Alexander Graham Bell Gardens 

Bell MemorialIn 1904, Frank Cockshutt proposed that Alexander Graham Bell should be commemorated for his invention of the telephone.  Two years later, in 1906, the Bell Telephone Memorial Association was organized to commemorate this invention.  Funds were raised by the Association with contributions from the Federal Government, City and County Councils and present and former residents of Brantford. In 1908, invititations to submit a model for a suitable memorial were sent to sculptors throughout the world.  The Bell Memorial Association set up a design committee to review the nine submitted models and awarded the project to W.S. Allward of Toronto (also famous for the Vimy Memorial, France).  The memorial was to have been completed in 1912 but, due to WW1, was not unveiled until October 24, 1917.

The Bell Memorial is an impressive monument consisting of an immense mass of white Stanstead granite faced with the largest single bronze casting of its time.  Conceptually, the sculpture is quite symbolic and is meant to convey the discovery of manís power to transmit sound through space.  The bronze panel depicts in relief the reclining figure of man above whom a female figure floats.  Representing ìInspirationî, the figure urges man on to greater endeavours, while at the other of the panel await the figures of ìKnowledgeî, ìJoyî and ìSorrowî, all brought to man by the telephone.  Representing ìHumanityî are two, bronze heroic female figures standing on granite pedestals to the front and on both sides of the main panel.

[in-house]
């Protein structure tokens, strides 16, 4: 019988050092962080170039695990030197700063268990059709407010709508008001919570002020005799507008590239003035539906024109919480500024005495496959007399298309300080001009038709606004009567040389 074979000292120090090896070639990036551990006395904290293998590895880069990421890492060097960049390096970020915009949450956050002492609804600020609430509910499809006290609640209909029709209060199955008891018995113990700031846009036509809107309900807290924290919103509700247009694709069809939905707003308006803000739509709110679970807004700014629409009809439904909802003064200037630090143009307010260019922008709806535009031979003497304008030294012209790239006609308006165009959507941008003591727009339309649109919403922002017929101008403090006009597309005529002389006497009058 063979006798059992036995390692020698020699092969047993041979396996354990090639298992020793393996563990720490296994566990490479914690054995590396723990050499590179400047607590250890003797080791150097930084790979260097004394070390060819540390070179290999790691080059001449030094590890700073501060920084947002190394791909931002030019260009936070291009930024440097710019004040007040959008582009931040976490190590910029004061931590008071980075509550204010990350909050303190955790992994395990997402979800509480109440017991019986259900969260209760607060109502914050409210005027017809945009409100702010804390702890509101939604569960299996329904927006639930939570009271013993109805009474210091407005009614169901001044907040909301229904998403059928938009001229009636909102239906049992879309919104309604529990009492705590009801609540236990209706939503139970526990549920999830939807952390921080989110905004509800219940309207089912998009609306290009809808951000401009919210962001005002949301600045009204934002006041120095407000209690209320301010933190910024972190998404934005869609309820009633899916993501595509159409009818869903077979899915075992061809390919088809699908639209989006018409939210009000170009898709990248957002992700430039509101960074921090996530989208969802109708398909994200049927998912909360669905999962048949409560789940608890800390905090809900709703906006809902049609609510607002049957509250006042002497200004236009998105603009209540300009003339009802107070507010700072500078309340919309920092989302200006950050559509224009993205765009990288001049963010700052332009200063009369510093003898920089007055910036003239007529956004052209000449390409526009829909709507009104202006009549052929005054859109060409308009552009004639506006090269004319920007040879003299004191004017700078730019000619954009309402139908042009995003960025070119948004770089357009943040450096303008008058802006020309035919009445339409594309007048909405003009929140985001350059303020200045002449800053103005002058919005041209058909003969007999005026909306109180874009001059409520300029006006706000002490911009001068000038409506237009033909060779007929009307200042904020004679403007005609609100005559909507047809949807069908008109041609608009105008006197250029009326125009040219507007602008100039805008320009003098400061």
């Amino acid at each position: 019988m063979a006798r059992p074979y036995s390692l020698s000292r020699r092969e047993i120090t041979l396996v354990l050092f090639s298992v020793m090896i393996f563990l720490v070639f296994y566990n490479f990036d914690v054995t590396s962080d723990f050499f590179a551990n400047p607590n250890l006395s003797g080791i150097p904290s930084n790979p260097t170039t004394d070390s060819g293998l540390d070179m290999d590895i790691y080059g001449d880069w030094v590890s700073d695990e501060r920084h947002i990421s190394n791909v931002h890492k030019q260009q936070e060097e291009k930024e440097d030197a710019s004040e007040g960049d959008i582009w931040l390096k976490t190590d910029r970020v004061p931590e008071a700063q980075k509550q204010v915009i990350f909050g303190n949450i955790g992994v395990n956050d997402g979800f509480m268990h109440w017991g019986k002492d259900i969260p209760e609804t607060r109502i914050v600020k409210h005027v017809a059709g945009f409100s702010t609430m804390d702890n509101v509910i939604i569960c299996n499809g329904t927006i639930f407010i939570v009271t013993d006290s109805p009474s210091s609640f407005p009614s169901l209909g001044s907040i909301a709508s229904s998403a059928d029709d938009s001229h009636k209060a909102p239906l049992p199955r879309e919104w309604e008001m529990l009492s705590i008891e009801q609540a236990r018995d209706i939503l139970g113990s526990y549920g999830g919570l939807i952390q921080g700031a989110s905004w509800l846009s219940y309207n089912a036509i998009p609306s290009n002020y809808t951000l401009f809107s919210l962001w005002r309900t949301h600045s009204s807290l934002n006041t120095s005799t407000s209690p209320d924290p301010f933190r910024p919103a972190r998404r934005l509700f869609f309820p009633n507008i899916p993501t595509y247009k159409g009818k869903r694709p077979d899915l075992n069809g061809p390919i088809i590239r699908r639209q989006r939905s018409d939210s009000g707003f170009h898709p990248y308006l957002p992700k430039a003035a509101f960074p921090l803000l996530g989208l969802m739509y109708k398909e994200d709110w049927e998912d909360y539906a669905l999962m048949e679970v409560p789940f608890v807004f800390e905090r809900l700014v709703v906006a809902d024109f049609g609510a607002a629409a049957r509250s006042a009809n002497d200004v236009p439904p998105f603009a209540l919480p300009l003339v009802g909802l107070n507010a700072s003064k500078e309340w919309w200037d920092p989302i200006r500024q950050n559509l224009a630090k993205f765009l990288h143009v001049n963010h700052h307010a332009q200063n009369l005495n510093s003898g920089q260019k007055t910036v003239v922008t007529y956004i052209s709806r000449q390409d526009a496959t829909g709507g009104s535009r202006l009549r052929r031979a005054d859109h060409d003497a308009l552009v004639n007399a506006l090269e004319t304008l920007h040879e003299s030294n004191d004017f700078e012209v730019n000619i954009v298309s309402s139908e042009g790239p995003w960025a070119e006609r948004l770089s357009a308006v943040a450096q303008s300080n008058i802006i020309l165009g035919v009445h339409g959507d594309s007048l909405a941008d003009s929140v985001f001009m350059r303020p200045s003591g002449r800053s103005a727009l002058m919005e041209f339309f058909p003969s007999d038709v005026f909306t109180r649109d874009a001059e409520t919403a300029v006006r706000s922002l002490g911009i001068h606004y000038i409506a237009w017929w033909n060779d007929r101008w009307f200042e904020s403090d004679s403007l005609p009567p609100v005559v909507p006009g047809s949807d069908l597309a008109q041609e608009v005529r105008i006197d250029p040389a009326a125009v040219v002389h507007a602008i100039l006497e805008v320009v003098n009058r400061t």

One figure is portrayed in the act of sending, other in receiving a message over the telephone.  The power of the telephone to traverse great distances is implied by the distance between the two free standing figures.

On the rear of the monument is a stone foundation with bullfrog gargoyles.  Cut into the stone, on pilasters, are representations of the British Crown and Maple Leaf.  On one side of the monument, a bronze plaque commemorates the names of the patrons and of the executive committee of the Bell Telephone Memorial Association.

Layout of the park today is similar to the original 1914 Dunnington-Grubb report.  The central walkway leading up to the memorial remains and is both divided and flanked by colourful annual beds and park benches.

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